Lyme disease skyrocketed in Maine in 2019, reaching a record of at least 2,079 cases that eclipsed the previous high of 1,852 cases in 2017.

“The number may continue to rise as providers make additional case reports,” the Maine Center for Disease Control and Prevention said in a news release Thursday.

Griffin Dill, integrated pest management specialist at the University of Maine Cooperative Extension, said ticks were “very active” in 2019. The extension runs a laboratory that studies ticks and tick-borne diseases.

Scientists are studying how weather and climate play a role in the range and activity of deer ticks. In general, ticks are more active in humid conditions and are less active in hot and dry conditions. Researchers said the spring and summer of 2019 featured near-ideal conditions for ticks, and a later onset of heavy snow in Maine also may have exposed more people to tick bites.

“The fall was also ideal for ticks, and the fall was extended,” Dill said. “Tick season never really ended.”

The operations center would be located near the grandstand and the racetrack at the Scarborough Downs, at the heart of the village center that’s planned as part of a $621 million mixed-use redevelopment of the harness-racing property.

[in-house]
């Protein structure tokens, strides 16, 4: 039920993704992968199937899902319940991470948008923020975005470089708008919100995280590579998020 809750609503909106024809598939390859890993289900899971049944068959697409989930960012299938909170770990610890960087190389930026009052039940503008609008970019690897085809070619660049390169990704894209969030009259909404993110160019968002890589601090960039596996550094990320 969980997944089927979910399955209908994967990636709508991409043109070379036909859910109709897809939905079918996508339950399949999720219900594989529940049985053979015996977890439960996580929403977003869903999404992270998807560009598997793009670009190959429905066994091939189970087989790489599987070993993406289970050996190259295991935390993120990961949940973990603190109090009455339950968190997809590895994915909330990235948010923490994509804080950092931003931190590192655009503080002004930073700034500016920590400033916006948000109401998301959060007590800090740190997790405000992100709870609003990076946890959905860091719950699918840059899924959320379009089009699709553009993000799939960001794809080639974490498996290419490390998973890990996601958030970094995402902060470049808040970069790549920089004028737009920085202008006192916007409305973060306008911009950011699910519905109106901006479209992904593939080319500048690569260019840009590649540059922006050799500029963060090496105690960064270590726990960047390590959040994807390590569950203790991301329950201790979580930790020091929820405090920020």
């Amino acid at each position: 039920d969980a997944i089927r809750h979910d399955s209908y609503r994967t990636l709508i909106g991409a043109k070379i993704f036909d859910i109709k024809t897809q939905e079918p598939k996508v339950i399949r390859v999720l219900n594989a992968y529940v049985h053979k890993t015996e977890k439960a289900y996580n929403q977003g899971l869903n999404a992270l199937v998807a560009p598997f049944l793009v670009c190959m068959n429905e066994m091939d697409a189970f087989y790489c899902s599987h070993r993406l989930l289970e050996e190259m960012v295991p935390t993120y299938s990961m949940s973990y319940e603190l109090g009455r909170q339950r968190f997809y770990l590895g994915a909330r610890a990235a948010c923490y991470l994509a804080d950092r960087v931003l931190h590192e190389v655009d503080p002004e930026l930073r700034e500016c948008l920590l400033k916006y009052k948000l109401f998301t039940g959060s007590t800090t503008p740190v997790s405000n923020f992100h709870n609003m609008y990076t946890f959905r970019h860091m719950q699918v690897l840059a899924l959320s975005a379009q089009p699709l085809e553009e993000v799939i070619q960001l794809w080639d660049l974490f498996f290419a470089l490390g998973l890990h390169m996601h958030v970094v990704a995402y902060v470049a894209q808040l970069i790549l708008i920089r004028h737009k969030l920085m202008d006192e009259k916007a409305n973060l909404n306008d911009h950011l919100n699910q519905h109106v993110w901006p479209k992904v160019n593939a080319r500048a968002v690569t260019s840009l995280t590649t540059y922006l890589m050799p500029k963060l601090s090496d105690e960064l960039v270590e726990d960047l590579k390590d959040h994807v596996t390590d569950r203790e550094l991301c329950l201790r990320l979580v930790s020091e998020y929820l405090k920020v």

Lyme disease is caused by a bacterial infection transmitted by the bite of a deer tick. If caught early, the infection can be treated with antibiotics. Symptoms include a bulls-eye rash – which occurs in about 50 percent of patients – fever, chills, headache, muscle and joint aches, and neurological problems, such as Bell’s palsy.

“While we can’t yet speculate about the reason for this increase, these new numbers emphasize the importance of preventing tick bites,” Dr. Nirav Shah, Maine CDC director, said in a statement. “Lyme disease and other tick-borne diseases are on the rise, so Mainers need to proactively protect themselves.”

Lyme cases fell to 1,370 in 2018 before rebounding last year. There was a late surge in reporting 2019 cases, with more than 500 confirmed in January.

“Cumulative reporting of Lyme disease cases takes more time because the process of confirming a Lyme disease diagnosis often takes longer than for anaplasmosis or babesiosis,” the Maine CDC said of two other tick-borne diseases.

There were 685 cases of anaplasmosis in 2019 – also a new record – and 138 cases of babesiosis.

Scientists still have much to learn about tickborne diseases, and a new federal law sponsored by Sen. Susan Collins of Maine – the TICK Act – includes $100 million in federal spending. The money will be doled out in $20 million annual increments over five years, and will award grants to state health departments to “improve data collection and analysis, support early detection and diagnosis, improve treatment and raise awareness.”

Nationally, there were 42,743 reported cases of Lyme disease in 2017 – the most recent year national statistics were available. The actual number of Lyme cases is much higher than the reported cases – by as much as 10 times – because many people are not tested or recover at home, the U.S. CDC said.

For more information on Lyme disease, go to www.maine.gov/lyme

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